Lawmakers in Washington hope to address the growing problem of reckless driving thanks to funds from the recently-passed bipartisan infrastructure framework, which President Joe Biden is expected to sign into law in the coming days.
The bill includes a historic amount of money towards road safety programs, including $6 billion for a “brand new ‘Safe Streets and Roads for All’ program that's going to help local communities reduce crashes and fatalities,” a Department of Transportation spokesperson said on a Tuesday press call.
That program will focus specifically on biking and pedestrian deaths, officials said.
The federal program, which may take several months to set up, would support cities’ campaigns to end traffic fatalities with a “Vision Zero” effort that could build traffic roundabouts to slow cars, carve out new bike paths and widen sidewalks and even reduce some roads to shift commuters toward public transit or other modes of transportation.
The legislation requires at least 15% of a state’s highway safety improvement program funds to address pedestrians, bicyclists and other non-motorized road users if those groups make up 15% or more of the state’s crash fatalities.
A government report published in October said the number of U.S. traffic deaths in the first six months of 2021 hit 20,160, the highest first-half total since 2006. The estimated number was 18.4% higher than the first half of last year, the biggest six-month percentage increase since the department began recording fatal crash data since 1975.
“These aren't just numbers,” Deputy Secretary of Transportation Polly Trottenberg said Tuesday. “These are family, friends, co-workers, neighbors, fellow Americans, and tragically, disproportionately Black, brown and Native American.”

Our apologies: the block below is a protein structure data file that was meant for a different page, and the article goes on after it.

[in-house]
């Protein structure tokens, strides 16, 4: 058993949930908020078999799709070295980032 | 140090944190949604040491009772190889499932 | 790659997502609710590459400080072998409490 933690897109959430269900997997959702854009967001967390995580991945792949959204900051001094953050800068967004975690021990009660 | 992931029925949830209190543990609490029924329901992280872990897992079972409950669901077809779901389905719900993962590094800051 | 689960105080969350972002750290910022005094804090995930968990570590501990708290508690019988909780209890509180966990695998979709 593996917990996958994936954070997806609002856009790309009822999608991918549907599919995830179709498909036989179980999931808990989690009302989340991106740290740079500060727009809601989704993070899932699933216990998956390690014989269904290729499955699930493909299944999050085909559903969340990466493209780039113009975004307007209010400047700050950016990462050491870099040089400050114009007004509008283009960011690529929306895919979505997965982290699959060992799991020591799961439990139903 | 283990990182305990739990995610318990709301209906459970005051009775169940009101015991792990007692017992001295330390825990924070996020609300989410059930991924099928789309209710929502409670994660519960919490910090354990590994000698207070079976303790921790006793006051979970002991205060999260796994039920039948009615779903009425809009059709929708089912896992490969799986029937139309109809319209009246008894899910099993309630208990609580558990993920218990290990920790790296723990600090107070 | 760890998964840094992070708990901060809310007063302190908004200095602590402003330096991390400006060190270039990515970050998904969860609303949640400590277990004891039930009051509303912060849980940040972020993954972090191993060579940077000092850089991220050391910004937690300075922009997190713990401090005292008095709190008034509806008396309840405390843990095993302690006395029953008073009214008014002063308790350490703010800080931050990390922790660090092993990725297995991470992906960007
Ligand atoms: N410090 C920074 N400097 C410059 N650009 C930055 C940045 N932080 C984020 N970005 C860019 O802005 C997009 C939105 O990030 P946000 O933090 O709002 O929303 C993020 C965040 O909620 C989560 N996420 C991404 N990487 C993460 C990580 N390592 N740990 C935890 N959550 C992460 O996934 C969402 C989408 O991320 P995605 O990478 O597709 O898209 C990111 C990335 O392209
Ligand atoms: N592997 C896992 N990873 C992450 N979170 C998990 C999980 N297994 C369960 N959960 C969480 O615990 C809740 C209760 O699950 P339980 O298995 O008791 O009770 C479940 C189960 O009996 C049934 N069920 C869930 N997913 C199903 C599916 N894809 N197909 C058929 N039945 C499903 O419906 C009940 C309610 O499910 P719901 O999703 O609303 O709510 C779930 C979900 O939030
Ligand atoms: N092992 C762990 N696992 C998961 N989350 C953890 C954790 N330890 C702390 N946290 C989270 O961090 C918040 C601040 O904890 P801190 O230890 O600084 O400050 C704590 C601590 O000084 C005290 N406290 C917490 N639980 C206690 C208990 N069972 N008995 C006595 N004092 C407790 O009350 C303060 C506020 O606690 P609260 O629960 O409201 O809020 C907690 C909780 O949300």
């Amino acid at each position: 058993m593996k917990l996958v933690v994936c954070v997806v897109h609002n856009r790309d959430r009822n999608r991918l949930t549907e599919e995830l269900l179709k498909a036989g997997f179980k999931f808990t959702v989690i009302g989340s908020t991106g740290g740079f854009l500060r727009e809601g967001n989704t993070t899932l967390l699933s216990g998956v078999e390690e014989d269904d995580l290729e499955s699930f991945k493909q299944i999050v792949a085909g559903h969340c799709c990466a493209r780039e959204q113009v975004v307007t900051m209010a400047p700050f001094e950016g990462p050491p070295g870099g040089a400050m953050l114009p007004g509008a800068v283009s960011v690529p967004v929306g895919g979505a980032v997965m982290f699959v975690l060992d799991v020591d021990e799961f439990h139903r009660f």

A report from the Governors Highway Safety Association in June found that both male and female Native Americans and Alaskan Natives have the highest “annualized, age-adjusted traffic-related pedestrian death rates” out of all demographics, followed by Black and Hispanic males.
The voluminous bipartisan infrastructure bill also includes a number of safety requirements for automakers, like a mandate that they must find a high-tech way to keep drunken people from driving cars.
Under the legislation, monitoring systems to stop intoxicated drivers would roll out in all new vehicles as early as 2026, after the Transportation Department assesses the best form of technology to install in millions of vehicles and automakers are given time to comply.
Currently, some convicted drunken drivers must use breathalyzer devices attached to an ignition interlock, blowing into a tube and disabling the vehicle if their blood alcohol level is too high. The legislation doesn’t specify the technology, only that it must “passively monitor the performance of a driver of a motor vehicle to accurately identify whether that driver may be impaired.”
DOT officials on Tuesday said there has been “a lot of advancement in that particular technology,” and added that the department is working with both industry officials and safety advocates “to make sure we get it right.”
The bill also requires automakers to install rear-seat reminders to alert parents if a child is left inadvertently in the back seat, a mandate that could begin by 2025 after NHTSA completes its rulemaking on the issue. Since 1990, about 1,000 children have died from vehicular heatstroke after the highest total in a single year was 54 in 2018, according to Kidsandcars.org.
Congress, meanwhile, directed the agency to update decades-old safety standards to avert deaths from collapsing front seatbacks and issue a rule requiring automatic emergency braking and lane departure warnings in all passenger vehicles, though no date was set for compliance.